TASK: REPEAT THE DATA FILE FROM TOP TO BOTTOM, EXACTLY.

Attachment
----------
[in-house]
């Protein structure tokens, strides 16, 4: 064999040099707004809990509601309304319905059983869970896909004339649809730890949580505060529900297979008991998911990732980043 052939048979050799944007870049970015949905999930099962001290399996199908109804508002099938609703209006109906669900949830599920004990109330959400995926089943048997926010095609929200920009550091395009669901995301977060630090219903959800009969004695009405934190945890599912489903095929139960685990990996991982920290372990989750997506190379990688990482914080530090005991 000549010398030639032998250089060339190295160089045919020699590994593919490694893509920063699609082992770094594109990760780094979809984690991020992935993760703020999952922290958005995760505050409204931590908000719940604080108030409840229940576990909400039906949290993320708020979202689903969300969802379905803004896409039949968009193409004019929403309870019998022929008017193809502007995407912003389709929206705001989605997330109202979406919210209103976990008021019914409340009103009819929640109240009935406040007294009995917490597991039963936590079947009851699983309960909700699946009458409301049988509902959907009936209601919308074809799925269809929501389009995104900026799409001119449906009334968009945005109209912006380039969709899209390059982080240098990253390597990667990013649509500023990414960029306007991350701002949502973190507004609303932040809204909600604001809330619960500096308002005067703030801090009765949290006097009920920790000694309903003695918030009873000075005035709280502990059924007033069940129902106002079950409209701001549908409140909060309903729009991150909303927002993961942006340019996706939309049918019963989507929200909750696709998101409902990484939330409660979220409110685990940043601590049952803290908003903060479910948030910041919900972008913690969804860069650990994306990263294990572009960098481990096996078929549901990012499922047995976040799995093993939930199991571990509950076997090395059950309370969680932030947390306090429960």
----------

[in-house]
């Protein structure tokens, strides 16, 4: 064999040099707004809990509601309304319905059983869970896909004339649809730890949580505060529900297979008991998911990732980043 052939048979050799944007870049970015949905999930099962001290399996199908109804508002099938609703209006109906669900949830599920004990109330959400995926089943048997926010095609929200920009550091395009669901995301977060630090219903959800009969004695009405934190945890599912489903095929139960685990990996991982920290372990989750997506190379990688990482914080530090005991 000549010398030639032998250089060339190295160089045919020699590994593919490694893509920063699609082992770094594109990760780094979809984690991020992935993760703020999952922290958005995760505050409204931590908000719940604080108030409840229940576990909400039906949290993320708020979202689903969300969802379905803004896409039949968009193409004019929403309870019998022929008017193809502007995407912003389709929206705001989605997330109202979406919210209103976990008021019914409340009103009819929640109240009935406040007294009995917490597991039963936590079947009851699983309960909700699946009458409301049988509902959907009936209601919308074809799925269809929501389009995104900026799409001119449906009334968009945005109209912006380039969709899209390059982080240098990253390597990667990013649509500023990414960029306007991350701002949502973190507004609303932040809204909600604001809330619960500096308002005067703030801090009765949290006097009920920790000694309903003695918030009873000075005035709280502990059924007033069940129902106002079950409209701001549908409140909060309903729009991150909303927002993961942006340019996706939309049918019963989507929200909750696709998101409902990484939330409660979220409110685990940043601590049952803290908003903060479910948030910041919900972008913690969804860069650990994306990263294990572009960098481990096996078929549901990012499922047995976040799995093993939930199991571990509950076997090395059950309370969680932030947390306090429960």